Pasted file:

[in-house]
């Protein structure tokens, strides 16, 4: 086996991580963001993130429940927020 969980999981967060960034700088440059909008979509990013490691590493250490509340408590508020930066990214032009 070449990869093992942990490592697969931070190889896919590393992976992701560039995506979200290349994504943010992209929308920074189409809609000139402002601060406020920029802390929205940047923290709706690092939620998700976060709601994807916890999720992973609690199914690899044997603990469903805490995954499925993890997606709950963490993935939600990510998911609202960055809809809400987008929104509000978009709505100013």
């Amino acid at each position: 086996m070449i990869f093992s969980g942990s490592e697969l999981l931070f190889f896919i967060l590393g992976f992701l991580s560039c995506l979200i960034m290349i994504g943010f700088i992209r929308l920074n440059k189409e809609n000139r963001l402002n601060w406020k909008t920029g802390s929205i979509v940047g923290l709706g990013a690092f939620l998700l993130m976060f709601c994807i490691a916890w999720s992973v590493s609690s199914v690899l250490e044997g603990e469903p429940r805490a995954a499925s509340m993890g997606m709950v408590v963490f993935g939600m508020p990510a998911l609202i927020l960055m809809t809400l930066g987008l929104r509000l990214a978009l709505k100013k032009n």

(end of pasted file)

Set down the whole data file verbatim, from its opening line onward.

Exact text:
[in-house]
């Protein structure tokens, strides 16, 4: 086996991580963001993130429940927020 969980999981967060960034700088440059909008979509990013490691590493250490509340408590508020930066990214032009 070449990869093992942990490592697969931070190889896919590393992976992701560039995506979200290349994504943010992209929308920074189409809609000139402002601060406020920029802390929205940047923290709706690092939620998700976060709601994807916890999720992973609690199914690899044997603990469903805490995954499925993890997606709950963490993935939600990510998911609202960055809809809400987008929104509000978009709505100013």
């Amino acid at each position: 086996m070449i990869f093992s969980g942990s490592e697969l999981l931070f190889f896919i967060l590393g992976f992701l991580s560039c995506l979200i960034m290349i994504g943010f700088i992209r929308l920074n440059k189409e809609n000139r963001l402002n601060w406020k909008t920029g802390s929205i979509v940047g923290l709706g990013a690092f939620l998700l993130m976060f709601c994807i490691a916890w999720s992973v590493s609690s199914v690899l250490e044997g603990e469903p429940r805490a995954a499925s509340m993890g997606m709950v408590v963490f993935g939600m508020p990510a998911l609202i927020l960055m809809t809400l930066g987008l929104r509000l990214a978009l709505k100013k032009n």